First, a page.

In a realistic sense, the New Jersey Devils birth could be traced to 1967 when the National Hockey League -- under the aegis of President Clarence Campbell -- expanded from six to twelve teams.
Once criticized by old-guard NHL leaders such as Toronto's Conn Smythe, the doubling of NHL franchises in the late 1960s proved eminently successful. In a very short time, other North American cities such as Vancouver and Buffalo clamored for major league hockey.
Gradually, relentlessly, the world's greatest hockey league continued to grow and at the start of the 1972-73 campaign, two more clubs were welcomed -- the New York Islanders and Atlanta Flames.
But the NHL's success proved an inspiration to other entrepreneurs. Led by attorney Gary Davidson, a World Hockey Association emerged in the Fall of 1972 as a direct competitor to the NHL. The WHA immediately began siphoning off such stars as Bobby Hull, Derek Sanderson and Gerry Cheevers, among many others.
Had the NHL not been able to withstand the traumatic WHA incursion, it's conceivable that there never would have been a New Jersey Devils franchise. But the NHL remained bullish about its future and accepted bids from Kansas City and Washington for play in 1974-75 at a cost of $6 million per franchise.
Kansas City's NHL Scouts, who would play out of KC's new Kemper Arena, eventually would become the Garden State's Devils. For the moment, however, Missourians nurtured hopes that the state's second NHL team-- following the Blues -- would do as well as the one in St.Louis.
New league alignment rules allowed expansion franchises to reach the Stanley Cup Final in 1968, 1969 and 1970. Each of those three yeas found the Blues in the Final -- losing each team -- but with NHL hockey wildly successful in St.Louis.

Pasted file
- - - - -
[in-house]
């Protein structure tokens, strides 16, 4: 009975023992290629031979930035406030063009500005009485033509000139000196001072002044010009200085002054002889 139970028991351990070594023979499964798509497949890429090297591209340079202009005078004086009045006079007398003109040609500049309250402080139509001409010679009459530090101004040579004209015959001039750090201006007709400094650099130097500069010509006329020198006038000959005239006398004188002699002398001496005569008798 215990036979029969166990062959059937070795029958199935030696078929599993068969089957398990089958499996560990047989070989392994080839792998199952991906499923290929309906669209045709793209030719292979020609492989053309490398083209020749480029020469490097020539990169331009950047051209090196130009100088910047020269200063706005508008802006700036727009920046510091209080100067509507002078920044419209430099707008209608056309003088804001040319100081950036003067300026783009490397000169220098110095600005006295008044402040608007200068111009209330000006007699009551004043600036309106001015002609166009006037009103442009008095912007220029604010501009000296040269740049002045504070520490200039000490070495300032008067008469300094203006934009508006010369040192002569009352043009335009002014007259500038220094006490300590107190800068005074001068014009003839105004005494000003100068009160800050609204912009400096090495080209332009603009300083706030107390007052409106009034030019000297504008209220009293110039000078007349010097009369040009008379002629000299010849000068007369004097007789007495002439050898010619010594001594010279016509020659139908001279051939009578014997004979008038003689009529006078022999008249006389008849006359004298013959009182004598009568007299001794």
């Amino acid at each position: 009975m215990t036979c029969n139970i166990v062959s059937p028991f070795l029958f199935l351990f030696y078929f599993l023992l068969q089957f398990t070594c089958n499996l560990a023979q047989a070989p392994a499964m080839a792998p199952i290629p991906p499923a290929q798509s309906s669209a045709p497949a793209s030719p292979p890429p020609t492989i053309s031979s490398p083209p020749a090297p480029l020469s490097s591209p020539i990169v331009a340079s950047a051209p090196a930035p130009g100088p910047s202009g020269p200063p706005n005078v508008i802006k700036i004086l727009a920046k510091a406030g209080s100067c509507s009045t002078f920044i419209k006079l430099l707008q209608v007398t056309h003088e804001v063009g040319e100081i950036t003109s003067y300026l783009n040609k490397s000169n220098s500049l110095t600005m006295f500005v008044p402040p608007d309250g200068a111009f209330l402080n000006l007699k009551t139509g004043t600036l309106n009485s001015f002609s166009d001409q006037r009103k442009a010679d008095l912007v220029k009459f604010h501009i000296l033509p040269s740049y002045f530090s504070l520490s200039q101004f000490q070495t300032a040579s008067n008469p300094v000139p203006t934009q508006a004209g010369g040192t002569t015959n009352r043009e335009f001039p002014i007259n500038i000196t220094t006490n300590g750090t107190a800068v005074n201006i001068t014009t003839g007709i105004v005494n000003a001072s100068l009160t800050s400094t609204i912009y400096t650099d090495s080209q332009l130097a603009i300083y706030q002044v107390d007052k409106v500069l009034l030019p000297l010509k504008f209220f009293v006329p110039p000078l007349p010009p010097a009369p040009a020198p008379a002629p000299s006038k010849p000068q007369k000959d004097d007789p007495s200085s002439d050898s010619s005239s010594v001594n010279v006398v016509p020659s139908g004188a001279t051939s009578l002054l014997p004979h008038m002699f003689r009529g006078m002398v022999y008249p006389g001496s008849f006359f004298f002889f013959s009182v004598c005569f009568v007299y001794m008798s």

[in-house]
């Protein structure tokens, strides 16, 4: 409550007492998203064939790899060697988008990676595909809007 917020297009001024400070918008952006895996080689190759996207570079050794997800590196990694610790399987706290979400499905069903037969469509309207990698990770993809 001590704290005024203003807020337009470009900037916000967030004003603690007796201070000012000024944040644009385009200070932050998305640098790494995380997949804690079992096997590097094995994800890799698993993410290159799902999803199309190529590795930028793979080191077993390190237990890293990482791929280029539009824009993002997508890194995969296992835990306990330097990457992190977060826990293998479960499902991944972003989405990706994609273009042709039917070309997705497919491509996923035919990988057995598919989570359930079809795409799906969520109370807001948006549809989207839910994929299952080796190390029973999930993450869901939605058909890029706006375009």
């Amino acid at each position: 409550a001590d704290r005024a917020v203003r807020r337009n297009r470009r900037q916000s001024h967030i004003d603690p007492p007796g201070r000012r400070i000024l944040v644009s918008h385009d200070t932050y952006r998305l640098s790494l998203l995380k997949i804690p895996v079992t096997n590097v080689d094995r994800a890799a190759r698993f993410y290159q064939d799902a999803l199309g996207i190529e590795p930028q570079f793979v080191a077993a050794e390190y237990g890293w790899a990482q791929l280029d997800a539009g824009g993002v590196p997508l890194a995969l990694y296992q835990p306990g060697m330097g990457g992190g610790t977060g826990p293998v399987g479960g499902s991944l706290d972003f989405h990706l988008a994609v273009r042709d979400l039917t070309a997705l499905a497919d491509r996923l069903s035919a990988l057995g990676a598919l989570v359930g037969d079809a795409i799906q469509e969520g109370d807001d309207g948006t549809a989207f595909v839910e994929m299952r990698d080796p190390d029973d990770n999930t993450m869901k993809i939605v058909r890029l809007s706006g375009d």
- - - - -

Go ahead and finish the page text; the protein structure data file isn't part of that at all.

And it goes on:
Alas, this was not the case in Kansas City. A combination of talent-dilution, the Scouts less than competitive on the ice. While they received solid goaltending from Denis Herron, the club could not sufficiently entice their fans to fill Kemper Arena.
"It was tough," said general manager Sid Abel. "We weren't exactly overloaded with stars."
The arithmetic -- 15 wins, 54 losses, and 11 ties -- over the 80 game schedule underlined Abel's point. A year later, the Scouts slipped by five points. Even worse, the NHL agreed that a franchise switch was in order and the team moved to Denver where it was re-christened the Colorado Rockies.
Calling McNichols Arena home, the Rockies actually gained a playoff berth in 1977-78 but lost to the Philadelphia Flyers in the opening round. It would be the last playoff the franchise would enjoy for many a moon.
As the Rockies collapsed, owner Jack Vickers sold the club to New Jersey trucking executive Arthur Imperatore in June 1968. In a sense, Imperatore lucked out when he was convinced to hire ebullient Don (Grapes) Cherry as head coach.
While the popular Grapes could charm the fans and media, he could not play goal and, therein were a host of problems. "One look at our goalies," chimed Cherry, "convinced me that our problems between the pipes weren't big, they were colossal!"
Cherry's Rockies sat at the bottom of the Smythe Division and, eventually, the club's failures led Don to clash with management. By the start of the 1980-81 season Grapes had been fired and replaced by Billy McMillan.
When Imperatore learned that a huge new arena was being erected at New Jersey's Meadowlands, Arthur decided it was time "Go East" and relocate to East Rutherford in his home state. Ah, but there were three problems -- the Rangers, Islanders, and Flyers -- each of which voted to veto any attempt to move a franchise to the New York-New Jersey market.
Frustrated by the tri-team opposition, Imperatore sold the Rockies to Buffalo cable television magnate Peter Gilbert and former Colorado Lieutenant Governor Mark Hogan. Unfortunately, Cherry's departure and subsequent failures on the ice and behind the bench.
That convinced Gilbert that his Rockies never would make it in Denver. He put the team up for sale and found a buyer in Dr. John McMullen, a limited partner of the New York Yankees and later owner of the Houston Astros.
McMullen was convinced that he could move the club to East Rutherford and that the State of New Jersey could support NHL hockey. Plus, he was willing to pay indemnity fees to the Rangers, Islanders, and Flyers. Thus, the sale was made official on May 27, 1982.
"We're very pleased," said Robert E. Mulcahy, chief executive of the New Jersey Sports and Exposition Authority. "We've been working for years to get a team."
At last, major league hockey had become embedded in the Garden State and -- as every Devils fan knows -- the rest is NHL history.
(NEXT WEEK: CONSTRICTING THE FIRST DEVILS ROSTER)